Avri, against, and vrJIrrucos, putrefactive), the name given to substances which are used for the prevention of bacterial development in animal or vegetable matter.
Exudations and Rotting.The outward symptoms of many diseases consist in excessive discharges of moisture, often accompanied by bursting of over-turgid cells, and eventually by putrefactive changes.
In the interior of the grape, in the healthy blood, no such germs exist; crush the grape, wound the flesh, and expose them to the ordinary air, then changes, either fermentative or putrefactive, run their course.
When exposed to air the latex gradually undergoes putrefactive changes accompanied by coagulation of the caoutchouc. The addition of a small quantity of ammonia or of formalin to some latices usually has the effect of preserving them for a considerable time.
Nevertheless, gangrene is nothing more or less than the putrefactive fermentation of an animal tissue still attached to the body.
If the dead part be protected from the ingress of putrefactive organisms, however, it separates from that which is living without the ordinary evidences of gangrene, and is then known as an " aseptic slough."
The steps in the breaking down of the highly complex nitrogenous proteid compounds contained in the humus of the soil, or applied to the latter by the farmer in the form of dung and organic refuse generally, are many and varied; most frequently the insoluble proteids are changed by various kinds of putrefactive bacteria into soluble proteids (peptones, &c.), these into simpler amido-bodies, and these again sooner or later into compounds of ammonia.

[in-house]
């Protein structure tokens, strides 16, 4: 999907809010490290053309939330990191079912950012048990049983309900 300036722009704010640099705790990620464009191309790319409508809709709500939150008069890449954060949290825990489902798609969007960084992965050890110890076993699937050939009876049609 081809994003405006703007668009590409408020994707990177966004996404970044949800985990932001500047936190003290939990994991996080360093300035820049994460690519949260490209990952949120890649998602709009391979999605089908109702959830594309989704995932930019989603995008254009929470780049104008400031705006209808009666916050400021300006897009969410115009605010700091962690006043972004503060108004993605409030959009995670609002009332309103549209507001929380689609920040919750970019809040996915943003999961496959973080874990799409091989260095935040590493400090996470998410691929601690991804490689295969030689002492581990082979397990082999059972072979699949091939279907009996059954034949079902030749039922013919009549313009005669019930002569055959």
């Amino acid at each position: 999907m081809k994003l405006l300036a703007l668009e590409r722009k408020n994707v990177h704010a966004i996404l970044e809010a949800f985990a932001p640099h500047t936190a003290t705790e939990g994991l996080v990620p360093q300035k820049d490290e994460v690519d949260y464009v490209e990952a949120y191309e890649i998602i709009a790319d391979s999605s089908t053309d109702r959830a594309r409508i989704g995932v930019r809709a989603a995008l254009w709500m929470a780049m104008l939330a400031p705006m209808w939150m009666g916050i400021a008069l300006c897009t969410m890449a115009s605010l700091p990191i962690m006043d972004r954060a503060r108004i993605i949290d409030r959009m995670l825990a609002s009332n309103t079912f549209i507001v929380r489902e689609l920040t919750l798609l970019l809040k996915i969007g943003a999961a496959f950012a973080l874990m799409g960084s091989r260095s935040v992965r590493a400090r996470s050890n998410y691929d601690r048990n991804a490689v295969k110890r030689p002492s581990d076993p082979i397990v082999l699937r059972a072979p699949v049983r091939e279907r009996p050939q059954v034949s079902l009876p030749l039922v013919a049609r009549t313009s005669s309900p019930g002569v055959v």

They are of importance, since the higher homologues are identical in many cases with the ptomaines produced by the putrefactive action of some bacteria on albumen and other related substances.
Bring organic material to the putrefactive state - or saprophilous, i.e.
The combined nitrogen of dead organisms, broken down to ammonia by putrefactive bacteria, the ammonia of urea and the results of the fixation of free nitrogen, together with traces of nitrogen salts due to meteoric activity, are thus seen to undergo various vicissitudes in the soil, rivers and surface of the globe generally.
We have thus an explanation of the occurrence of marsh gas and sulphuretted hydrogen in bogs, and it is highly probable that the existence of these gases in the intestines of herbivorous animals is due to similar putrefactive changes in the undigested cellulose remains.
(c X 600;) al X 1500, above.) (From Fischer's Vorlesungen uber Bakterien.) into the higher plants as sulphates, built up into proteids, decomposed by putrefactive bacteria and yielding SH 2 which the sulphur bacteria oxidize; the resulting sulphur is then again oxidized to SO 3 and again combined with calcium to gypsum, the cycle being thus complete.